When we first visited Savannah to celebrate our 25th wedding anniversary, back in 2012, we had no idea that life would bring us back to the city on a regular basis through Jeff’s work. Which has been awesome. I love visiting a city after the initial sight-seeing frenzy. On those subsequent visits I can indulge in wandering. In off-the-beaten path sights or spent time perusing places I only got a brief glimpse of earlier.
This trip, we’ve been privileged to be part of two tours. One day we heard a lecture about then visited five historic churches of differing denominations. The lecture focused on how each congregation and denomination used the architecture, inside and out, to reflect their theology—both their relationship with God and with the world around them. Unfortunately, due to storms, we had to do the lecture inside with slides of the churches’ interiors. But in a short window between the rain, we walked to each and heard more about the elements of each building and its placement in the community. It was fascinating. I know almost nothing about historic architecture, and I love learning new things.
The second tour we got to do was of the Telfair Museum. We’ve known of this museum since our first trip but never had a chance to visit. I especially love that the building used to be Mary Telfair’s home. It adds a layer of art and history that a more modern building doesn’t. And I so much enjoy a small art museum, one where you can linger without the fear that you’ll run out of time and miss something.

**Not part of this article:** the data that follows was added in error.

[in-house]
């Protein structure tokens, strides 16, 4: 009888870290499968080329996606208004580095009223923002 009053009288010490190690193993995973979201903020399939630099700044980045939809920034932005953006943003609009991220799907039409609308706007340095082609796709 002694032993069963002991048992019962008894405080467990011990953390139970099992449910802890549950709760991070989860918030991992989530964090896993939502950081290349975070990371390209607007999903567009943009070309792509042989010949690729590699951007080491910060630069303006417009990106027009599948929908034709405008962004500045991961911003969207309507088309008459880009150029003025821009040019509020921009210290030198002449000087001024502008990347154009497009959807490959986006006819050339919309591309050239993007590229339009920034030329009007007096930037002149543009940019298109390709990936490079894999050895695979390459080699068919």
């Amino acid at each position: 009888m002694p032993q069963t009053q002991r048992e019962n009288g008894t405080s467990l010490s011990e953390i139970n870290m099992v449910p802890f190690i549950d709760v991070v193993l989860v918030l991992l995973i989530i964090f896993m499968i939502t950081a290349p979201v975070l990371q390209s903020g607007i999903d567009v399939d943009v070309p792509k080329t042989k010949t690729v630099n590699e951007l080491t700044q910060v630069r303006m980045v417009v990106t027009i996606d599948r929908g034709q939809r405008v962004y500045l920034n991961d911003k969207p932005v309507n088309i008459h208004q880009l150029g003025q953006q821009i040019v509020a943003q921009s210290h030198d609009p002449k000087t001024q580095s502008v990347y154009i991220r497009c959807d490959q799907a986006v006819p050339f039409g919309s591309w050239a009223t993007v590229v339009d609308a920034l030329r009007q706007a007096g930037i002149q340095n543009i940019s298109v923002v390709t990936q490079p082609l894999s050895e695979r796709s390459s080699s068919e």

I was drawn to the usual styles I enjoy—impressionist paintings and portraits, but I also discovered the Ashcan style, with elements of Impressionism but with more daily life subject matter. One room was set up in the manner in which it would have been inhabited—the dining room. I always enjoy seeing rooms set up and styled as they would have been in the past.
What was just as wonderful as these two unique tours was the fact that I got to sit at coffee shops in the city and work while Jeff attended his sessions. Then we had dinners with the group, consisting of college students and professors. The conversations at those dinners can’t be beat.
Have you been to Savannah? What is your favorite thing about the city? Or is there a city you return to again and again and continue to find unique aspects of it? Tell us!